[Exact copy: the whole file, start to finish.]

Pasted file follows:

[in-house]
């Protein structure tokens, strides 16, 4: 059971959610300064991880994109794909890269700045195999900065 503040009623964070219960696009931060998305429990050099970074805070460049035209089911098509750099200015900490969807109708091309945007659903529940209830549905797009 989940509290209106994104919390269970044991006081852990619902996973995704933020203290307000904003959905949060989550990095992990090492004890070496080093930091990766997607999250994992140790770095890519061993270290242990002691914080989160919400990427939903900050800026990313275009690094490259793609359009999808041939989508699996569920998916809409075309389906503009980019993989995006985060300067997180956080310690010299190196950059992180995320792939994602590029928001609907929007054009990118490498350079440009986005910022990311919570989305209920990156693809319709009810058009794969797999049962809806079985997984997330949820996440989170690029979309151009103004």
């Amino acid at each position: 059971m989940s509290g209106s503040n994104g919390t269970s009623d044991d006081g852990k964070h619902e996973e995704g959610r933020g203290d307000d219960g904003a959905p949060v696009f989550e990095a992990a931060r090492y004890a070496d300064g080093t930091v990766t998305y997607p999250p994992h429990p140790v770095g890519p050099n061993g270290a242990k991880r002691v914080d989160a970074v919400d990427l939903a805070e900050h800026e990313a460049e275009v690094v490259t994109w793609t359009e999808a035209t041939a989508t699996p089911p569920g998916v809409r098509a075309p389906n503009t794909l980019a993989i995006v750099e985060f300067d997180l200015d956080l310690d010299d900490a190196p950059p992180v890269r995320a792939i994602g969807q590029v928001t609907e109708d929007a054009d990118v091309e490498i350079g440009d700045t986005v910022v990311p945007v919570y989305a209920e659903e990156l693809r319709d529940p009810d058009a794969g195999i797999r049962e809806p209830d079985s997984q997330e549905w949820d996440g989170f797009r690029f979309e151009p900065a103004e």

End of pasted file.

[in-house]
């Protein structure tokens, strides 16, 4: 059971959610300064991880994109794909890269700045195999900065 503040009623964070219960696009931060998305429990050099970074805070460049035209089911098509750099200015900490969807109708091309945007659903529940209830549905797009 989940509290209106994104919390269970044991006081852990619902996973995704933020203290307000904003959905949060989550990095992990090492004890070496080093930091990766997607999250994992140790770095890519061993270290242990002691914080989160919400990427939903900050800026990313275009690094490259793609359009999808041939989508699996569920998916809409075309389906503009980019993989995006985060300067997180956080310690010299190196950059992180995320792939994602590029928001609907929007054009990118490498350079440009986005910022990311919570989305209920990156693809319709009810058009794969797999049962809806079985997984997330949820996440989170690029979309151009103004």
């Amino acid at each position: 059971m989940s509290g209106s503040n994104g919390t269970s009623d044991d006081g852990k964070h619902e996973e995704g959610r933020g203290d307000d219960g904003a959905p949060v696009f989550e990095a992990a931060r090492y004890a070496d300064g080093t930091v990766t998305y997607p999250p994992h429990p140790v770095g890519p050099n061993g270290a242990k991880r002691v914080d989160a970074v919400d990427l939903a805070e900050h800026e990313a460049e275009v690094v490259t994109w793609t359009e999808a035209t041939a989508t699996p089911p569920g998916v809409r098509a075309p389906n503009t794909l980019a993989i995006v750099e985060f300067d997180l200015d956080l310690d010299d900490a190196p950059p992180v890269r995320a792939i994602g969807q590029v928001t609907e109708d929007a054009d990118v091309e490498i350079g440009d700045t986005v910022v990311p945007v919570y989305a209920e659903e990156l693809r319709d529940p009810d058009a794969g195999i797999r049962e809806p209830d079985s997984q997330e549905w949820d996440g989170f797009r690029f979309e151009p900065a103004e």